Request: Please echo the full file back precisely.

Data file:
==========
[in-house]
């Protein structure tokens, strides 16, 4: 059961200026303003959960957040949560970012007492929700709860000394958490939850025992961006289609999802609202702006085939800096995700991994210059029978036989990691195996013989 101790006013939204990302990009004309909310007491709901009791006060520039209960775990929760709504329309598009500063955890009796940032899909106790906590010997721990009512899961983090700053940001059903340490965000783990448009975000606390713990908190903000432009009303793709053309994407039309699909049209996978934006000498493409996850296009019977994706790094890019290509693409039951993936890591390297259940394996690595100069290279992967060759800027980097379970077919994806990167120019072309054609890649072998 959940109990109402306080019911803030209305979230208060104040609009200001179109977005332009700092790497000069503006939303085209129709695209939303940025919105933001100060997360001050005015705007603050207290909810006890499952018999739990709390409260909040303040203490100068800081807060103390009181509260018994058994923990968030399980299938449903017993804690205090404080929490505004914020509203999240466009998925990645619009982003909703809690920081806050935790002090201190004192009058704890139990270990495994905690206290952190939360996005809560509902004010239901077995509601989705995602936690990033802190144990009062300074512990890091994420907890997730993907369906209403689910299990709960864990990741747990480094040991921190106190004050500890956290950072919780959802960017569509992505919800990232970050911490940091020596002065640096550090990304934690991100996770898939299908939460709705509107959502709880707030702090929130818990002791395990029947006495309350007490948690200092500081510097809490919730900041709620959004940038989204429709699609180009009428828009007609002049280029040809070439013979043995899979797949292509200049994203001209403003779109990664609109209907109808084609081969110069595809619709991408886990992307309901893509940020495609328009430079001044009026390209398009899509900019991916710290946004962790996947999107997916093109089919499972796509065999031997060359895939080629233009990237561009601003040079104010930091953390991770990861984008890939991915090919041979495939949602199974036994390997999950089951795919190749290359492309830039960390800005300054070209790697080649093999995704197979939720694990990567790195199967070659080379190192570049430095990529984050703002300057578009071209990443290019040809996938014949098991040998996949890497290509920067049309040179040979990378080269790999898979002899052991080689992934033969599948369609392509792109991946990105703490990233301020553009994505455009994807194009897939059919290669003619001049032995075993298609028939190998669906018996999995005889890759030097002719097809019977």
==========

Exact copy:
[in-house]
């Protein structure tokens, strides 16, 4: 059961200026303003959960957040949560970012007492929700709860000394958490939850025992961006289609999802609202702006085939800096995700991994210059029978036989990691195996013989 101790006013939204990302990009004309909310007491709901009791006060520039209960775990929760709504329309598009500063955890009796940032899909106790906590010997721990009512899961983090700053940001059903340490965000783990448009975000606390713990908190903000432009009303793709053309994407039309699909049209996978934006000498493409996850296009019977994706790094890019290509693409039951993936890591390297259940394996690595100069290279992967060759800027980097379970077919994806990167120019072309054609890649072998 959940109990109402306080019911803030209305979230208060104040609009200001179109977005332009700092790497000069503006939303085209129709695209939303940025919105933001100060997360001050005015705007603050207290909810006890499952018999739990709390409260909040303040203490100068800081807060103390009181509260018994058994923990968030399980299938449903017993804690205090404080929490505004914020509203999240466009998925990645619009982003909703809690920081806050935790002090201190004192009058704890139990270990495994905690206290952190939360996005809560509902004010239901077995509601989705995602936690990033802190144990009062300074512990890091994420907890997730993907369906209403689910299990709960864990990741747990480094040991921190106190004050500890956290950072919780959802960017569509992505919800990232970050911490940091020596002065640096550090990304934690991100996770898939299908939460709705509107959502709880707030702090929130818990002791395990029947006495309350007490948690200092500081510097809490919730900041709620959004940038989204429709699609180009009428828009007609002049280029040809070439013979043995899979797949292509200049994203001209403003779109990664609109209907109808084609081969110069595809619709991408886990992307309901893509940020495609328009430079001044009026390209398009899509900019991916710290946004962790996947999107997916093109089919499972796509065999031997060359895939080629233009990237561009601003040079104010930091953390991770990861984008890939991915090919041979495939949602199974036994390997999950089951795919190749290359492309830039960390800005300054070209790697080649093999995704197979939720694990990567790195199967070659080379190192570049430095990529984050703002300057578009071209990443290019040809996938014949098991040998996949890497290509920067049309040179040979990378080269790999898979002899052991080689992934033969599948369609392509792109991946990105703490990233301020553009994505455009994807194009897939059919290669003619001049032995075993298609028939190998669906018996999995005889890759030097002719097809019977």